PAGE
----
My first restaurant job was… working as a bartender at the Adam’s Mark Hotel on City Avenue. And then I went to work for Derek Davis at Sonoma in Manayunk. I opened Horizons right after that in 1994.

I ate my last piece of meat… so long ago, I don’t even remember.

I became a vegan… for ethical reasons. I still crave meat every day. It’s all I wanna do. I’m not one of those people who give it up and then become appalled by the idea, who walk past a backyard barbecue and get sick. I’m a carnivore at heart, and this is a really big sacrifice. But it’s the right thing to do.

People who think they’re going to hate vegan food love it when I make… seared maitake mushrooms, eggplant braciole or grilled tofu with a ssamjang glaze. I cook vegetables like any other chef would cook meat, and then people realize: it wasn’t the meat that tasted so good, it was what the chef did to it. Food is about flavor, not flesh.

One really easy vegan recipe you should try at home is… vegan ramen, which my wife and I eat for breakfast almost every day. That’s a really easy vegan recipe. You just need a basic vegan dashi stock with kombu seaweed, shiitake mushrooms and soy sauce, and then you throw whatever else you have in there… radish, bits of green vegetables, whatever. And some fresh ramen noodles. And we like it with lots of chili sauce.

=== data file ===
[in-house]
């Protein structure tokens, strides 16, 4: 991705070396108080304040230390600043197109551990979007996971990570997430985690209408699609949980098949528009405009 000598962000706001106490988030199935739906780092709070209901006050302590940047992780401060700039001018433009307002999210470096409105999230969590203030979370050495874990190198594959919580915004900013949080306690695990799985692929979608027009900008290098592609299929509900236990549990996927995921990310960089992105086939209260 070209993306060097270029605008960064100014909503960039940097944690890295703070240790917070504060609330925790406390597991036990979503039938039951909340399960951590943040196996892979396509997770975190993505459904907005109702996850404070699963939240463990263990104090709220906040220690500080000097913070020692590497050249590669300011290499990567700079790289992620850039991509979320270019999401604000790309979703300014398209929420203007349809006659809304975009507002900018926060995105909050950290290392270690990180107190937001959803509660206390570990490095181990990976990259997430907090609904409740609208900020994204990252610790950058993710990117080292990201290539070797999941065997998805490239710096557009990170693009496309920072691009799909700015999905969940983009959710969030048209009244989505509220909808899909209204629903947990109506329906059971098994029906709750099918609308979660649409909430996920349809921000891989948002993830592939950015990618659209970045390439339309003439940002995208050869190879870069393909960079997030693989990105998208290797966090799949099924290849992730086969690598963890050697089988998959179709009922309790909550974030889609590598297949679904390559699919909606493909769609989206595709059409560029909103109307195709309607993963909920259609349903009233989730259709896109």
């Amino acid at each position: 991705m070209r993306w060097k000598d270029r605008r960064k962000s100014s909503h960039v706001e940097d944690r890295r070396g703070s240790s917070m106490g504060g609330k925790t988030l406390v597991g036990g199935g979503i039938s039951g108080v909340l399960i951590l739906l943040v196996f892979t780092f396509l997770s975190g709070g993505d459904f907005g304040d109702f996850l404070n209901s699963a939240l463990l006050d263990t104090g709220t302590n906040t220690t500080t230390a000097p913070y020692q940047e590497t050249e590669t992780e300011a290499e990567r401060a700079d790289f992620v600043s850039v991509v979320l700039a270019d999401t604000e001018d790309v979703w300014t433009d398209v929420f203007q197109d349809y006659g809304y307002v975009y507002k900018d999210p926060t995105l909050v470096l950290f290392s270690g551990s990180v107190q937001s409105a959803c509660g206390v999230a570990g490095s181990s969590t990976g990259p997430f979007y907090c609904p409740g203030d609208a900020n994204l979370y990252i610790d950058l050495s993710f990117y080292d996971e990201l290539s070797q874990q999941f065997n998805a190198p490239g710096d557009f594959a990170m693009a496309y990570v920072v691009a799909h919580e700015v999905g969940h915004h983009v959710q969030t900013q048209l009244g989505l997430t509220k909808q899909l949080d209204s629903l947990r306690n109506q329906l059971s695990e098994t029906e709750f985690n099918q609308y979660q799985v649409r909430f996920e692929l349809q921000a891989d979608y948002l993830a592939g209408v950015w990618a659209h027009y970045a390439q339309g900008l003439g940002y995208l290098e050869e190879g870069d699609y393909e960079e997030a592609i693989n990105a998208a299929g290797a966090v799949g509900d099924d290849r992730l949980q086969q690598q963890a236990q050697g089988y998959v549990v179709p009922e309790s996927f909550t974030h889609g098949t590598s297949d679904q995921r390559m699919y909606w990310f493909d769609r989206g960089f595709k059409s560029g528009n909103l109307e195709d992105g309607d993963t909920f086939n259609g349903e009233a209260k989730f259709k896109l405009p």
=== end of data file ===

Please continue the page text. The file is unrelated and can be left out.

For our last vacation, we went to… London. We just got back this week. It was great. I love London. Our last trip before that was to Vietnam, and I was walking around in 110 degree heat like I was the vegan Anthony Bourdain. This was much more relaxing.

Rich Landau and Kate Jacoby in Vietnam in April 2017.